[Correspondence of the Brooklyn Daily Eagle.]
From a Typo in the Country to the Eagle in Town.
SAYVILLE, LONG ISLAND,
July 25, 1851
DEAR EAGLE :--Since I left Brooklyn I have enjoyed myself tolerably well in the quiet little village of Sayville, on the Island ; a village numbering, I should say, about one hundred houses, and quite a sprinkling of men, women, and of course, children. The business mostly carried on at present is fishing, although every fisherman has a bit of a farm on which he works when the fishing season is over. The crops, however, are in a beautiful condition ; corn expecially. Fruit, I am sorry to say, is rayther scarce.
Most of my time is occupied on the water, fishing and eeling, which I am very fond of. In a good season, like the present, a man goes out in the morning and before sun-down, probably catches one hundred dozen of eels, which he sends to New York. Each fisherman has about twenty or thirty eel pots. Oysters, in season, are very numerous, but this not being the right time, they are not very good ; but I have as many as I want, never theless--of my own catching, too. Clams--of the largest kind--are very plenty, and are firstrate.--Berries--black, blue, and whortle--are very thick; ditto mosquitoes…
I have made two excursions to Fire Island beach, which presents a magnificent prospect. It was here, I believe, that the ship Elizabeth was wrecked a few years ago. I had the pleasure of seeing Smith Oakes, of Fire Island notority (sic); and he is, without doubt, an ugly looking customer.--The beach is a splendid place for bathing, and far preferable to Coney Island. O, it is delightful!--I wonder that it is not a more fashionable place for summer resort. I need not go to the beach to bathe, however, as there is a shore a short distance from where I put up. There are plenty of girls in the house, and, of course, I take them along, just to sweeten the water. How you'll appreciate my taste.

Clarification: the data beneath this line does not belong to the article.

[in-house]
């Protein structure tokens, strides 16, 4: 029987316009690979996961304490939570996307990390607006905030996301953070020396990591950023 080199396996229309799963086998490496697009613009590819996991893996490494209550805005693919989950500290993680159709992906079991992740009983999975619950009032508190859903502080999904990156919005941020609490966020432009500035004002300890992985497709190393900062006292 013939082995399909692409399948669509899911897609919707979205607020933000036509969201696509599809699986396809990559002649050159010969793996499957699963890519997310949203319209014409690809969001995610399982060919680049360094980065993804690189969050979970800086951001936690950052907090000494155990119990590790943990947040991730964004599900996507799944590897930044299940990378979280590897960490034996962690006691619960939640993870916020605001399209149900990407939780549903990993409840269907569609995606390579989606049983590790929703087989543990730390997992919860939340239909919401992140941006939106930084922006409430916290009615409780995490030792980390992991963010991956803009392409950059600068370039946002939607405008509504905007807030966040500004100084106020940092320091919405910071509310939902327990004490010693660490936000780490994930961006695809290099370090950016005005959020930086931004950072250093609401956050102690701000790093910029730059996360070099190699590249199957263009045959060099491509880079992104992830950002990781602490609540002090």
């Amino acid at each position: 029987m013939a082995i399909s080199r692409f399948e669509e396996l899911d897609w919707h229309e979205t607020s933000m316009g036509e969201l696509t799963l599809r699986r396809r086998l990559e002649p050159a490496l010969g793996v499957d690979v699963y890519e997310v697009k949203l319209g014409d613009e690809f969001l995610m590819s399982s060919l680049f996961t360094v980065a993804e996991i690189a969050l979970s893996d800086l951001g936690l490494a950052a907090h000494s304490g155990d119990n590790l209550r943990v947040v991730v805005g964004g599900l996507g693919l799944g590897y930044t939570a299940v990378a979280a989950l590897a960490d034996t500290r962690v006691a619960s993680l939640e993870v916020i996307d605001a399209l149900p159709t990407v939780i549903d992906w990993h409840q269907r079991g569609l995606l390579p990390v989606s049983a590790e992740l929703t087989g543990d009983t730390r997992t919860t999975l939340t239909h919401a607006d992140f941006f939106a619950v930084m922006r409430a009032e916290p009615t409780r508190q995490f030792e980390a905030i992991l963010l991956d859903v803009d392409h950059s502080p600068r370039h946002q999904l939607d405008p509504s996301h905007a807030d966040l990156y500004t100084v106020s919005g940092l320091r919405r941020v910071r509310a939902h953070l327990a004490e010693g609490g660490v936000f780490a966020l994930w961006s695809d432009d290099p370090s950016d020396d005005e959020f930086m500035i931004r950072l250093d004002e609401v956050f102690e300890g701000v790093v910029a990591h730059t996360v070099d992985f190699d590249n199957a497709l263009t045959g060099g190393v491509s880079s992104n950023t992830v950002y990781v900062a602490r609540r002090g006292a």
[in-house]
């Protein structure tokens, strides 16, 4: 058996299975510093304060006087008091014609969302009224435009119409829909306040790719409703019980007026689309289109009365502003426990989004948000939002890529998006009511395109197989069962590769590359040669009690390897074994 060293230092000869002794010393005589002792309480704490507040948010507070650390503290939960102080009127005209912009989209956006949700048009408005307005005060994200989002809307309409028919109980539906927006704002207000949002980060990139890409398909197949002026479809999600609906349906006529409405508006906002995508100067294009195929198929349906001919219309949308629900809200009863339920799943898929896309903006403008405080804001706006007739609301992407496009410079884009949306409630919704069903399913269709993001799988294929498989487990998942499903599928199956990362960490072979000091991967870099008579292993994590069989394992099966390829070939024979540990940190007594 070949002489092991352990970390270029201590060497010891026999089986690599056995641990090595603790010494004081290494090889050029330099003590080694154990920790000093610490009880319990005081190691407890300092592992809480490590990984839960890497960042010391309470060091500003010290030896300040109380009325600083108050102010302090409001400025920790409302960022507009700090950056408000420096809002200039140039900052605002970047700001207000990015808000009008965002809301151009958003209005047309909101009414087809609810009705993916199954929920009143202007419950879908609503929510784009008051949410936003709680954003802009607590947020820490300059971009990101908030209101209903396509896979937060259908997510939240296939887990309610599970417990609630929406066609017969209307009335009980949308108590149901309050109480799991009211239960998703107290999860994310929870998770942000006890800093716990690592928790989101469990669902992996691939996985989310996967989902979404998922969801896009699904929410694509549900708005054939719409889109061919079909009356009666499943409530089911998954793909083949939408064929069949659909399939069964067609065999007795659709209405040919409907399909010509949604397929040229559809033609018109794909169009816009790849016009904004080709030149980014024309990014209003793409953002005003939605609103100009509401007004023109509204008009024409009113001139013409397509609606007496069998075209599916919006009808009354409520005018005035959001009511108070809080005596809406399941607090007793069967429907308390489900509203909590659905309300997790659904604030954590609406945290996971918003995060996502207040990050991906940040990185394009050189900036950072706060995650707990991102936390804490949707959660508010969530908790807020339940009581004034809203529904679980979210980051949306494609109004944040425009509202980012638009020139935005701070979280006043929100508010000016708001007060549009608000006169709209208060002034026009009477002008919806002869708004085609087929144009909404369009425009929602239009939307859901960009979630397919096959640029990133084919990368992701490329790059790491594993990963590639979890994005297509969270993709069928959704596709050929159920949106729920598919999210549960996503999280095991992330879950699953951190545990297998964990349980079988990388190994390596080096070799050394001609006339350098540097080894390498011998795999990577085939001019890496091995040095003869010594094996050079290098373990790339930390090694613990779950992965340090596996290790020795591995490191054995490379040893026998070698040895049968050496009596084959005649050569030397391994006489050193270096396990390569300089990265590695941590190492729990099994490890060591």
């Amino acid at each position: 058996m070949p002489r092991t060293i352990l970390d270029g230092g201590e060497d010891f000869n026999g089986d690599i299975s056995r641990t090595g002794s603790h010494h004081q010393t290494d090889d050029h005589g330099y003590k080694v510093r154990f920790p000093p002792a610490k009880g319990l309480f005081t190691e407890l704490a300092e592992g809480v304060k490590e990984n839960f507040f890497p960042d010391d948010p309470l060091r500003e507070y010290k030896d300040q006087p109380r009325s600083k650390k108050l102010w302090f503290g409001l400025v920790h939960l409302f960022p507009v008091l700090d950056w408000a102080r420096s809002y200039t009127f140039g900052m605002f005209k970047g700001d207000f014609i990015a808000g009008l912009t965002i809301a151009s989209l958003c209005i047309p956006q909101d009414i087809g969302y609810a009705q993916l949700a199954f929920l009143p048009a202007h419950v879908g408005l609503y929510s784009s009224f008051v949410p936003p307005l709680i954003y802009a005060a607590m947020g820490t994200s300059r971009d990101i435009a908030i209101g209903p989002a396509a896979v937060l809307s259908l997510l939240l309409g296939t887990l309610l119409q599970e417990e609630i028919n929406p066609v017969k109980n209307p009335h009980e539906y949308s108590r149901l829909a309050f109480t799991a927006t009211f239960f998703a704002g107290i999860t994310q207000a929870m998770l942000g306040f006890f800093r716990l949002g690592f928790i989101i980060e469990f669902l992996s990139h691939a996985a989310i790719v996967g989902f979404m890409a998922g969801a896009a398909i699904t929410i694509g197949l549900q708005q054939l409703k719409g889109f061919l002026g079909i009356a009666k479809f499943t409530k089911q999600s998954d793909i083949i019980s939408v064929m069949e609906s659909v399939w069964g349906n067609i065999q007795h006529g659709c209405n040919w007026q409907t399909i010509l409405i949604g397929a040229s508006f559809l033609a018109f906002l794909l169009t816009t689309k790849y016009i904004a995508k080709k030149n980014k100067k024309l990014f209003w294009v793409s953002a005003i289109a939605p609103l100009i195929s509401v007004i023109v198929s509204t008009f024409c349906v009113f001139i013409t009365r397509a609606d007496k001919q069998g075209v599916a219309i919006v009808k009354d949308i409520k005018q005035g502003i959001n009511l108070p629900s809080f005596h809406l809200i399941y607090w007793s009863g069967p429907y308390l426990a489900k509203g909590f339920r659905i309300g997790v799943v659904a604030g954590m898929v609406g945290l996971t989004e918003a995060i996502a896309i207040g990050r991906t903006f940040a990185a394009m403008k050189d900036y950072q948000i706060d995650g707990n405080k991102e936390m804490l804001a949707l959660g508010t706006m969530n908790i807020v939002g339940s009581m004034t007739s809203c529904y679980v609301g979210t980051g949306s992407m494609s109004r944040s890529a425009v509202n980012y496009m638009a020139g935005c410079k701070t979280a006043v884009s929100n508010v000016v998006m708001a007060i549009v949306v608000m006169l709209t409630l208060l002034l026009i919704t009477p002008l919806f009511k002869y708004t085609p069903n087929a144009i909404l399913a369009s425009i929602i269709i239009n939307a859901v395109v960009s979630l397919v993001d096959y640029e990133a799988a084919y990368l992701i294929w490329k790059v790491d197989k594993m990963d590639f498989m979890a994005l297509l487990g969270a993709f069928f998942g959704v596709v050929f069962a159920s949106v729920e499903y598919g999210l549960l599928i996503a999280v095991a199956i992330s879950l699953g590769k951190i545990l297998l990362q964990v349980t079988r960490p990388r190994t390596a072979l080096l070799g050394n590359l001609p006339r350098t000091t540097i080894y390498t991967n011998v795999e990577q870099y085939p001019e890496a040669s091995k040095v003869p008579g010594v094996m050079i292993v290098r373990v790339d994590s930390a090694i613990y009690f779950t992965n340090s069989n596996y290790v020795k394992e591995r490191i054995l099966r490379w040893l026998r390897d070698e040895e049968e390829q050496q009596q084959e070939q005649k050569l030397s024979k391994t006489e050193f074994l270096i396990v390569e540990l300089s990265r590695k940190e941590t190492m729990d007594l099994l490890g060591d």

To a person who has lived in the city for a long time, plenty of sources of pleasure and amusement may be afforded. I could not, however, live long here. It does for a short time, but the excitement of the city, is sadly deficient. J.N.
--Brooklyn Daily Eagle, Saturday, July 19, 1851
I had no idea whortleberries existed. It sounds like they may be referring to blueberries.
A quick search didn't reveal any particular notoriety as far as Smith Oaks, so I guess the writer may have been merely referring to him as "famous." Volume 69 of The Atlantic Monthly cites Oaks as the one who offered the most assistance regarding the wreck.
From Sayville's website it still looks kind of like a small town, doesn't it?